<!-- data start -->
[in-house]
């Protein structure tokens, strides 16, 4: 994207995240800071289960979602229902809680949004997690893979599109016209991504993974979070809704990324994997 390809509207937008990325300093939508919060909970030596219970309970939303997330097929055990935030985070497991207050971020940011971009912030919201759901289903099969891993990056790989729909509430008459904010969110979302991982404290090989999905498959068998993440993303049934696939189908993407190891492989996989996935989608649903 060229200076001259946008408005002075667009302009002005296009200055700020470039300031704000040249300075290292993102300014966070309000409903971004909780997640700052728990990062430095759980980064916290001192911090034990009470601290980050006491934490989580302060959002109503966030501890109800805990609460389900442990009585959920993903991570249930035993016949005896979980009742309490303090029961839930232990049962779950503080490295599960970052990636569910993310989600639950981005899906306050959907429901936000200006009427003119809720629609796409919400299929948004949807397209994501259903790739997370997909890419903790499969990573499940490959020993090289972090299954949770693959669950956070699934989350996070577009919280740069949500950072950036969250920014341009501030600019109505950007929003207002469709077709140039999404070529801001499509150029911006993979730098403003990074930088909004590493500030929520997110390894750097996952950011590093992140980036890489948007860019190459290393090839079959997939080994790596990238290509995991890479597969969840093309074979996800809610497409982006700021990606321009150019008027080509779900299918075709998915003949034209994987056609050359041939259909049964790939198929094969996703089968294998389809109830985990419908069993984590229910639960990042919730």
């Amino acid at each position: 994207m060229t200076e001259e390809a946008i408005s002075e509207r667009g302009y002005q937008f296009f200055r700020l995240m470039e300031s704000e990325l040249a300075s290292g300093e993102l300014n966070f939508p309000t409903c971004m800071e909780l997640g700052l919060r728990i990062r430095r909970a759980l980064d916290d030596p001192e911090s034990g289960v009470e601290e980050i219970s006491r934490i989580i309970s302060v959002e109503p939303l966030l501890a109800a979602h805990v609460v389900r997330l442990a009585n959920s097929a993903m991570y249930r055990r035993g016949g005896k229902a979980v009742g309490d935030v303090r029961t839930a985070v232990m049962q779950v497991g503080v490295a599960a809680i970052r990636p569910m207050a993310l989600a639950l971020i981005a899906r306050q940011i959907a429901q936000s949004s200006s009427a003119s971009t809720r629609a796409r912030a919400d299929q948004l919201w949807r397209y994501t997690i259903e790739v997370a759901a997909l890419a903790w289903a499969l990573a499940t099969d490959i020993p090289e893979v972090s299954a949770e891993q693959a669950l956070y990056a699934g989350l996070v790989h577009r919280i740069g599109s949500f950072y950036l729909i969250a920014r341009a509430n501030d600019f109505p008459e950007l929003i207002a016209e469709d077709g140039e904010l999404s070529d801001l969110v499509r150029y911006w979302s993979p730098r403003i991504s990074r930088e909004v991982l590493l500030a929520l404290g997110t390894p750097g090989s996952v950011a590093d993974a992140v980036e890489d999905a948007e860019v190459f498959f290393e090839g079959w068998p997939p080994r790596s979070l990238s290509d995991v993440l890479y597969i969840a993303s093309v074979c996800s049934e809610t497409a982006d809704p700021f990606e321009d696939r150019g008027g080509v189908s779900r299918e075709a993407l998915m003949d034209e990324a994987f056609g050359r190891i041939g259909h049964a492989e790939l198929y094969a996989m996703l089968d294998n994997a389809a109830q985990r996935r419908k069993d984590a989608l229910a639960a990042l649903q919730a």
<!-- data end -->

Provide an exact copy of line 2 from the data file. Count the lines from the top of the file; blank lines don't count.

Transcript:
């Protein structure tokens, strides 16, 4: 994207995240800071289960979602229902809680949004997690893979599109016209991504993974979070809704990324994997 390809509207937008990325300093939508919060909970030596219970309970939303997330097929055990935030985070497991207050971020940011971009912030919201759901289903099969891993990056790989729909509430008459904010969110979302991982404290090989999905498959068998993440993303049934696939189908993407190891492989996989996935989608649903 060229200076001259946008408005002075667009302009002005296009200055700020470039300031704000040249300075290292993102300014966070309000409903971004909780997640700052728990990062430095759980980064916290001192911090034990009470601290980050006491934490989580302060959002109503966030501890109800805990609460389900442990009585959920993903991570249930035993016949005896979980009742309490303090029961839930232990049962779950503080490295599960970052990636569910993310989600639950981005899906306050959907429901936000200006009427003119809720629609796409919400299929948004949807397209994501259903790739997370997909890419903790499969990573499940490959020993090289972090299954949770693959669950956070699934989350996070577009919280740069949500950072950036969250920014341009501030600019109505950007929003207002469709077709140039999404070529801001499509150029911006993979730098403003990074930088909004590493500030929520997110390894750097996952950011590093992140980036890489948007860019190459290393090839079959997939080994790596990238290509995991890479597969969840093309074979996800809610497409982006700021990606321009150019008027080509779900299918075709998915003949034209994987056609050359041939259909049964790939198929094969996703089968294998389809109830985990419908069993984590229910639960990042919730």